The genes are also not all induced at the same time by a grafted organizer. ERNI is induced within 1–2 hours, Sox3 and calfacilitin at 2–3 hours, and the remaining genes are only induced robustly 4–5 hours after grafting. The order in which these genes are induced mirrors the sequence of stages at which expression of the same gene is first seen in the normal embryo (see above): genes induced within less than 3 hours of grafting are expressed in the embryonic epiblast before gastrulation (ERNI, Sox3 and calfacilitin) (“pre-streak group”) whereas those that require more than 3 hours start to be expressed only at around the mid-primitive streak stage (“streak group”). The timing of Asterix, Obelix and TrkC induction by a grafted node fits well into this scheme. All three are induced weakly after 3 hours and robustly by 4–5 hours after grafting, consistent with their expression in the normal embryonic epiblast from primitive streak stages onwards. Thus, the genes isolated from the screen reveal two discrete “epochs” of gene expresssion associated with neural induction by an organizer graft, and these parallel similar phases of gene expression during normal neural plate development. A third distinct phase is marked by the expression of Sox2 and BERT, which appear after 12–13 hours following a node graft and at stages 4+–5 in the normal neural plate (early neurulation).

Tissues and factors responsible for induction of different genes

Unless exposed to node signals for at least 5 hours, chick epiblast cells cannot respond to BMP inhibitors [28]. Thus, signals other than node-derived BMP antagonists are required to initiate the neural induction cascade and to sensitize cells to BMP inhibition. Studies on the regulation of ERNI and Churchill pointed to FGF as a crucial upstream signal initiating neural induction [35], [36], [39]. Hensen's node expresses FGF8 at the appropriate stages of development [29]. However, those genes that are induced in less than 3 hours and which are normally expressed in the epiblast before streak formation (ERNI, Sox3, Calfacilitin and Geminin) cannot be induced by the node during normal development, since this structure only appears at a later stage. At these early stages, the most likely source of FGF is the hypoblast, an extraembryonic tissue equivalent to the Anterior Visceral Endoderm of the mouse [58], [59]. Indeed, grafts of hypoblast cells from a pre-primitive-streak stage donor into the area opaca of a primitive-streak stage host do induce expression of ERNI and Sox3 [35], [60], but they cannot induce expression of later pre-neural or neural markers. These results make it likely that during normal development, neural induction is initiated by FGF emanating from the hypoblast, which induces expression of very early genes in the cascade. In addition to ERNI and Sox3, the hypoblast can also induce Cyp26A1 and Otx2 [60], but neither of these can be induced by FGF. Retinoic Acid (RA) appears to be involved in inducing both of these, either alone or in combination of with other factors [60].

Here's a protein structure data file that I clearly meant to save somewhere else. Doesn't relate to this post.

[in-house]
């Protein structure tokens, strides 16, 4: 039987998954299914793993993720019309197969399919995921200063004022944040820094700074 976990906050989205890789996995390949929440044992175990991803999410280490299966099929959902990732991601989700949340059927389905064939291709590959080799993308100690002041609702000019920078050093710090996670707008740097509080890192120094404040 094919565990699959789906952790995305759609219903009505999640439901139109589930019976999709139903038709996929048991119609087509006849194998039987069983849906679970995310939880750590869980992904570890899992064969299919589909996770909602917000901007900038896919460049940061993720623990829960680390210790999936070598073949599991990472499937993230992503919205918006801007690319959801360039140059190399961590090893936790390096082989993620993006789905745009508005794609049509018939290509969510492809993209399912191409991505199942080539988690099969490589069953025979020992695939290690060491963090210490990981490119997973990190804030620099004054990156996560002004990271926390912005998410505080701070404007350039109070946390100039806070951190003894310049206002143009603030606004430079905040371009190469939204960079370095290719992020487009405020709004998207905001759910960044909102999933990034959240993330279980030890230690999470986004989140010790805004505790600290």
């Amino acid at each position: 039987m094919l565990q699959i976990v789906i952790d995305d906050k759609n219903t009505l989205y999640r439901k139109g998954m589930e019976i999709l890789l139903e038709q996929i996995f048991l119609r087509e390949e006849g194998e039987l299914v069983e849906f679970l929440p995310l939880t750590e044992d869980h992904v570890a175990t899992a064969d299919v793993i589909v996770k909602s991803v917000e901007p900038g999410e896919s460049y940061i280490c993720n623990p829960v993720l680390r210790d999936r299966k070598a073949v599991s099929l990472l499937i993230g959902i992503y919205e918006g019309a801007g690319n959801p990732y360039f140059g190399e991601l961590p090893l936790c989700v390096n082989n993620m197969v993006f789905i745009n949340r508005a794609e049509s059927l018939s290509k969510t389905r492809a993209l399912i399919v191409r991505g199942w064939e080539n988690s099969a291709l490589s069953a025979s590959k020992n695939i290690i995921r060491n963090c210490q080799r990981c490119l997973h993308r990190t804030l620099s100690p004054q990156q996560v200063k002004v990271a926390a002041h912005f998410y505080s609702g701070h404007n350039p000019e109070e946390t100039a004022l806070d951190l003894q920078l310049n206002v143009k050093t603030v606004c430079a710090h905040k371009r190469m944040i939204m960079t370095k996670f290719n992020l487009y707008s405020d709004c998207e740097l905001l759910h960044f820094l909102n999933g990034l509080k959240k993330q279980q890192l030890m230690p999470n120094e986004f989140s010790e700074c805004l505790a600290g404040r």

Despite the conclusion that during normal development the induction cascade may be initiated by signals from the hypoblast, it is clearly the case that a graft of Hensen's node is sufficient to induce a well patterned nervous system even in regions that have never been exposed to the hypoblast [33], [34], [61][63]. This can be explained by the findings that the node expresses both FGF8 [29] and Retinoids [64], [65] at the stage at which it is capable of inducing an ectopic neural plate when grafted into the area opaca. Thus, organizer grafts can induce the nervous system because they also contain signals which during normal development are provided by other tissues – the target genes of this induction are those which we now define as the “pre-streak group” (red in Fig. 11).